The Columbia Anthology of Gay Literature
In the three decades since New York City's Stonewall rebellion, gay literature has exploded as a distinctive form of cultural expression. In a variety of styles and genres, gay men have increasingly begun to articulate their sexual identities. At the same time, gay writers and scholars have begun in earnest the search for a literary history long denied by the refusal to recognize homosexual love as an integral part of Western literature. Yet to date, no single volume has brought together the full range of poetry, fiction, essays, and autobiography that portray love between men.
From the Epic of Gilgamesh to the poems of Allen Ginsberg and gay literature of the 1980s and '90s, The Columbia Anthology of Gay Literature draws together hundreds of texts from Western literary history that describe experiences of love, friendship, intimacy, desire, and sex among men. While other anthologies have focused primarily on poetry, drama, or fiction, this volume is the first to include a full range of genres. Spanning more than two millennia, from ancient Mesopotamia to the late twentieth century, this anthology brings together the best-known texts of gay male writing such as the poetry of Martial and Walt Whitman, and excerpts from E. M. Forster's Maurice, as well as from lesser known works such as nineteenth-century English homoerotic poetry and selections from two early American novels of homosexual love Joseph and His Friend and Imre.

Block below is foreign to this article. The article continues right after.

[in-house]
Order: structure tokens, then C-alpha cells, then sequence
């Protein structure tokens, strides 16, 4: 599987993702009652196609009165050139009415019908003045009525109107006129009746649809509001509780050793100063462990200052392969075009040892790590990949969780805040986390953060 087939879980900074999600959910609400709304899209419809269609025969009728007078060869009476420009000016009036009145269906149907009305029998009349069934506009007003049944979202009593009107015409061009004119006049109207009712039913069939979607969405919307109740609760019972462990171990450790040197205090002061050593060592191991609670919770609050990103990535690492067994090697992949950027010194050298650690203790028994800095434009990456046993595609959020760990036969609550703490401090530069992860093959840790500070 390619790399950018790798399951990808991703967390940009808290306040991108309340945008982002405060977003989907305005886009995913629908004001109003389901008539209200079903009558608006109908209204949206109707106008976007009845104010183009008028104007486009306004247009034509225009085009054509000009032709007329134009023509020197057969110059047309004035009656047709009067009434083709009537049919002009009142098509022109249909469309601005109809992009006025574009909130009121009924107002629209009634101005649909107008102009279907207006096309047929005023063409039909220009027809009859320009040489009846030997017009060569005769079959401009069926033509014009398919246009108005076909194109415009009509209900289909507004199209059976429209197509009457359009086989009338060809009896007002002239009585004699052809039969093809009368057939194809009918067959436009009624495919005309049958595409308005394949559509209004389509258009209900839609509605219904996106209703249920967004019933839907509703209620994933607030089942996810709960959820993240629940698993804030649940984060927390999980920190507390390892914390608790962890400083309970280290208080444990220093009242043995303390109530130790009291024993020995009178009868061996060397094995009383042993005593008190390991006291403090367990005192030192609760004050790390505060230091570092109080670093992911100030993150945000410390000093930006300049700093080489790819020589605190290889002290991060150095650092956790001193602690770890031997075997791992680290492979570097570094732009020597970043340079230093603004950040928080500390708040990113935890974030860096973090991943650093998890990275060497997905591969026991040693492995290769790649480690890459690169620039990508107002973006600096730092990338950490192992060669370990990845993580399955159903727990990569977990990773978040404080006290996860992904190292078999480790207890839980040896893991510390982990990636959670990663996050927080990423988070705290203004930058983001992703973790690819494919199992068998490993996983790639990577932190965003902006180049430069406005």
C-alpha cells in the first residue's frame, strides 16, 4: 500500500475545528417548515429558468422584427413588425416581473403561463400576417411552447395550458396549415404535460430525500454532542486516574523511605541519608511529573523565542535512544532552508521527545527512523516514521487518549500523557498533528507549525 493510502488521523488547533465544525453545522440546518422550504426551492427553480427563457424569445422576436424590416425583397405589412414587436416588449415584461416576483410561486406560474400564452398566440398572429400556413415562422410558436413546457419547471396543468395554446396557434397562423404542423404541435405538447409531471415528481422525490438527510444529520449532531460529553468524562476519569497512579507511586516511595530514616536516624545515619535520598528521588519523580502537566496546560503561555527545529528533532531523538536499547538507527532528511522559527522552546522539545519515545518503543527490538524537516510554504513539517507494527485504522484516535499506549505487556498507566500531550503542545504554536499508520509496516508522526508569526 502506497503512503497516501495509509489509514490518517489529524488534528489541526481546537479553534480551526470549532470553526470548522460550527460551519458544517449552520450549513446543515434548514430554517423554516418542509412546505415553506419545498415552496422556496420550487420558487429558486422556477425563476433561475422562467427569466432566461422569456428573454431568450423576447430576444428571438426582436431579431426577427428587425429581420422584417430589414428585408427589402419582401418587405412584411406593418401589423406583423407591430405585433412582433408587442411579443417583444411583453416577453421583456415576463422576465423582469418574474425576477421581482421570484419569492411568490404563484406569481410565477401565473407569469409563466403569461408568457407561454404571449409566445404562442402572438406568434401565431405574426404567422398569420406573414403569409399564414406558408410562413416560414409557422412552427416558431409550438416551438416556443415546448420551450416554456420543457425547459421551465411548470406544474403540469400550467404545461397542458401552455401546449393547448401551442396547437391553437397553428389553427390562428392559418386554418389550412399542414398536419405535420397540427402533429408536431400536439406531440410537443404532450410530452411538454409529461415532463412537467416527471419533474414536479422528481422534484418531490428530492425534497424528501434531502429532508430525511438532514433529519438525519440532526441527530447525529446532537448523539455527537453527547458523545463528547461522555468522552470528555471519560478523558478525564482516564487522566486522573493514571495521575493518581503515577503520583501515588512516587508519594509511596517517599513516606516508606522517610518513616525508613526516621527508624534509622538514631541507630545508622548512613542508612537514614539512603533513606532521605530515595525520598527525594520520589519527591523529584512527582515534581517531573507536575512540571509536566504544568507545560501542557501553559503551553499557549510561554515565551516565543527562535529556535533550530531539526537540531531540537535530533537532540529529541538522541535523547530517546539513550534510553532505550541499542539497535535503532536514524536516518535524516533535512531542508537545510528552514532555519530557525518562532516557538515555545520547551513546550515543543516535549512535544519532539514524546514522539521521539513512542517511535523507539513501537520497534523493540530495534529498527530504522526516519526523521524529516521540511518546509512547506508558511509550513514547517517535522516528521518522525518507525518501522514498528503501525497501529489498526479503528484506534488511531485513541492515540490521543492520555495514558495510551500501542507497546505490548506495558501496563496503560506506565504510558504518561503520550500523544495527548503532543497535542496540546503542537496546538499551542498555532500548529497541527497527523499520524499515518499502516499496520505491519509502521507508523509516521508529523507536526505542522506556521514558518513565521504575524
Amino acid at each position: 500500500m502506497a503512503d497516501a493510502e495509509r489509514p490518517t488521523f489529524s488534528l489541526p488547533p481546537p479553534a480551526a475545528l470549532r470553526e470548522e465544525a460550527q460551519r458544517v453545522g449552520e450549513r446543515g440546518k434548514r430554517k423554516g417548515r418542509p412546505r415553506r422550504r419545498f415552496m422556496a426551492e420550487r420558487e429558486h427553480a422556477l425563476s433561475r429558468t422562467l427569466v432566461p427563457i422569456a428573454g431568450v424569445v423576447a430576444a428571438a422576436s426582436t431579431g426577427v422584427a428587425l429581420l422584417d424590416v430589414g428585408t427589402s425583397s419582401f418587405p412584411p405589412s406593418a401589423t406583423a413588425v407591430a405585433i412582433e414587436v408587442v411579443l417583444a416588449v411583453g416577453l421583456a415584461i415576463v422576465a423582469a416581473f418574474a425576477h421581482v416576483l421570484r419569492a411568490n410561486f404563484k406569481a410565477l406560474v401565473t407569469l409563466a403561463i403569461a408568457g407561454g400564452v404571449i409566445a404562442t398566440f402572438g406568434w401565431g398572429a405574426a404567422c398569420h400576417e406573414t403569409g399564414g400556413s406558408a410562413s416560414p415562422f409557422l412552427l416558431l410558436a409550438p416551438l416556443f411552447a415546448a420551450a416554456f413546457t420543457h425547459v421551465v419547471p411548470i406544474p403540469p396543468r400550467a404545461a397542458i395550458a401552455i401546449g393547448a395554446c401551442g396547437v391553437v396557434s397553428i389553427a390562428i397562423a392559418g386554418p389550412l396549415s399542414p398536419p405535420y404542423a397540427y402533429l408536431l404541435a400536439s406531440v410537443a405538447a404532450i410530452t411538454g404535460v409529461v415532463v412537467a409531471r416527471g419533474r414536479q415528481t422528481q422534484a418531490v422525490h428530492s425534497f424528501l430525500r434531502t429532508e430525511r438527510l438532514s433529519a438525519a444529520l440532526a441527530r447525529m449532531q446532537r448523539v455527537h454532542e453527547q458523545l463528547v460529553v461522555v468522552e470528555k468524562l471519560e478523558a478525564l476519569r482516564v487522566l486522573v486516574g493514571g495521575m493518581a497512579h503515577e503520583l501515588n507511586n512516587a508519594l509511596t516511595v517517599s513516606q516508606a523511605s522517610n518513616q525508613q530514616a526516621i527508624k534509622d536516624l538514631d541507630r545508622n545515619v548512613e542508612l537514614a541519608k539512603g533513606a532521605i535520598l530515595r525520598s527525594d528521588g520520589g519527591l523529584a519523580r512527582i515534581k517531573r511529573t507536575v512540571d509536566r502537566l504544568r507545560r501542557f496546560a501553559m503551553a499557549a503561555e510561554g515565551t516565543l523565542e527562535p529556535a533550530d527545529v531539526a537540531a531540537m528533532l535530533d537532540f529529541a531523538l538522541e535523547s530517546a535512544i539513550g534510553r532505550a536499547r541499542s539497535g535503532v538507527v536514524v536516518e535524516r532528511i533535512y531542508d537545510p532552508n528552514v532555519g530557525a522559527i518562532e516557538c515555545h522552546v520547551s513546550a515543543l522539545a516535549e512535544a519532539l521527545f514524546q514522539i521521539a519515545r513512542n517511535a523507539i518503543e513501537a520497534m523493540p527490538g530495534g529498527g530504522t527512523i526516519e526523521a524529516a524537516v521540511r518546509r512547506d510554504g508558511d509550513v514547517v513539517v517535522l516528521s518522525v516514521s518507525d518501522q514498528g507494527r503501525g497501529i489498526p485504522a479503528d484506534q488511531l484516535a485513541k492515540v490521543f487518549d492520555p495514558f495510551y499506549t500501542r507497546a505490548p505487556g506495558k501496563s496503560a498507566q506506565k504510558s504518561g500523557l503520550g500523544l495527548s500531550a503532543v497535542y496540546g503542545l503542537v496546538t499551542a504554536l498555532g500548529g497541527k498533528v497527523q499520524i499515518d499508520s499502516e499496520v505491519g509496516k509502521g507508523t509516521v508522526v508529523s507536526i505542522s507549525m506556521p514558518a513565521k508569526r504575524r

In The Columbia Anthology readers become acquainted with the early bonds of male companionship found in Homer's writings on Zeus and Ganymede, and with the homoerotic poetry of Catullus and Juvenal. From Shakespeare's Sonnets to the philosophy of de Sade, to the political writings of Edmund White, this masterful anthology traces a multifaceted tradition.
Arranged chronologically, sections are supplemented by illuminating introductory essays; many individual pieces include background commentary on the writer and the work.
As a landmark to the enduring spirit of gay writers, this collection is an essential addition to the library of anyone searching for the historical foundations of gay identities. With its excellent annotations and suggestions for further reading, The Columbia Anthology of Gay Literature will also serve as an invaluable resource to students and scholars in need of a guide to a massive body of literature that has long been hidden, ignored, or misrepresented.